ORION, Greek legendary hunter
The Greek mythological Orion was a legendary hunter who was placed by Zeus as one of the brightest constellations in the night sky, giving the name both mythical and celestial overtones. Chris “Mr. Big” Noth bestowed it on his son and it’s also the name of Sirius Black’s father in Harry Potter. The pronunciation—Oh-RYAN—also gives it a kinda Irish feel—legit or not. Orion currently ranks at #334.
THOR, Norse god of strength and thunder
The name of the Norse god of strength and thunder, son of Odin, is as powerful as his mythological image. Thor was most recently brought to life in a series of star-studded Marvel superhero movies, in the form of hunky Chris Hemsworth.. Quite commonly heard in its native Scandinavia, Thor has just begun to make inroads with US parents seeking a quintessentially strong name. In addition to its Scandinavian popularity, Thor ranks at 419 on Nameberry. Tor is a variation.
ZEPHYR, Greek wind god
In Greek mythology, Zephyr was the god of the west wind, so if you’re looking for an unusual ancient name that’s still light and breezy—and unisex– this could be it. It’s a name that’s frequently seen in computer and video games and was the choice of tech entrepreneur Sean Parker for his son in 2014. Zephyr is #714 on Nameberry.
Would you choose a mythological name for your child?
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on August 14th, 2018 at 8:53 am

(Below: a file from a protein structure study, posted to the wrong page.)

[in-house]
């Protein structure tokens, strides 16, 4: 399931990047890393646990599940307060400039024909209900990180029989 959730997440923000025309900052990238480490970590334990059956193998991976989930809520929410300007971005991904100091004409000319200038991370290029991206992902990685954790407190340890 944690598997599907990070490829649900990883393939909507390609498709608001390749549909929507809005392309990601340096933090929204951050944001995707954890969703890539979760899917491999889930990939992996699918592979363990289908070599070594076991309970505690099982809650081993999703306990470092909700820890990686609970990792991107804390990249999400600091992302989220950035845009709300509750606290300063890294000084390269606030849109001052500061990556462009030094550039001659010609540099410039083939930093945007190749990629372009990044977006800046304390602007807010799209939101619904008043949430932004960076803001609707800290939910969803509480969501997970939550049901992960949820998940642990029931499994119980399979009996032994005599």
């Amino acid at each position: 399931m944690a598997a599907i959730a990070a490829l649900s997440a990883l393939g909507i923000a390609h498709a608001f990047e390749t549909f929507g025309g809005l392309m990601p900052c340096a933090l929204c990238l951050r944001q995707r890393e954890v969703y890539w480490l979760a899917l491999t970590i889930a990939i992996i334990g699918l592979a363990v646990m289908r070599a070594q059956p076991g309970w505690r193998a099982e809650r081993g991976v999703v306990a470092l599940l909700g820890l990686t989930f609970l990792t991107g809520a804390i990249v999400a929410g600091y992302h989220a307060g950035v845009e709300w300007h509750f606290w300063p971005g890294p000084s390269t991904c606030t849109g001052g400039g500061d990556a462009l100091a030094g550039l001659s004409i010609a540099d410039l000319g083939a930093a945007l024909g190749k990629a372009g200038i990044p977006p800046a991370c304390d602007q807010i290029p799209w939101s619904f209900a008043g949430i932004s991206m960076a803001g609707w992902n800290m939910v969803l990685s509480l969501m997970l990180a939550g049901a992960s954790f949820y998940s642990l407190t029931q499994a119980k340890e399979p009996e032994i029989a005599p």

Of this list, I really like Aurora, Freya, and Iris. My favorite mythological name is Persephone, though I’m not sure how usable it is given the connotations.
on August 14th, 2018 at 9:28 am
Iris is the top entry on my list of girls’ names; I love it! Although I think of it as more of a nature name than a mythological one.
I wouldn’t personally use any of the others from this list – although this is partly down to personal preference. I’m not a particular fan of Freya or Aurora, Orion or Apollo, but I think they could work in the modern world.
Odin and Thor I’m not so sure about, though – I think they’ve become too tied to the Marvel franchise, and calling your child either of those names will make you look more like a fan of the Avengers than of Norse mythology.
Juno is too associated with the eponymous film to be usable, at least for me – although it’s a pretty name nonetheless.
As for Zephyr – it’s still a little too out-there for me to consider it, but I can see why a more adventurous baby-namer might find it appealing.
on August 14th, 2018 at 10:03 am
I love Freya, Orion, and Iris.
on August 14th, 2018 at 6:37 pm
I like all the girls from this, and I quite like Orion, plus the character connection with Thor, although I’d probably more likely use Loki haha. Artemis is one of my top names for girls, and I adore Athena too. I love their strength, toughness, and passion. I have fewer for boys, I tend to find mythological deity boys names a bit too big, harsh, and masculine for the style of names I like (adventurous, boyish, and on the softer side), but there are a few I like, maybe for other people’s kids.
on August 15th, 2018 at 11:07 am
My favorite mythological names not really mentioned here are Atlas,Calliope, and Loki. Not quite brave enough to use any of these on a human (though I could see using Atlas if I ever had a boy). But I did name my cat Loki!
on August 15th, 2018 at 2:50 pm
A great list!
I also love Atlas, Artemis (unfortunately I used that one for my cat though,) Persephone, Echo, and Icarus.
In highschool I knew a Thor, back then it was almost unheard of here and I remember some people weren’t very nice about it. Now I see little Thors and Lokis all the time! Most recently I met a set of brothers named Braxton, Thor, and Loki.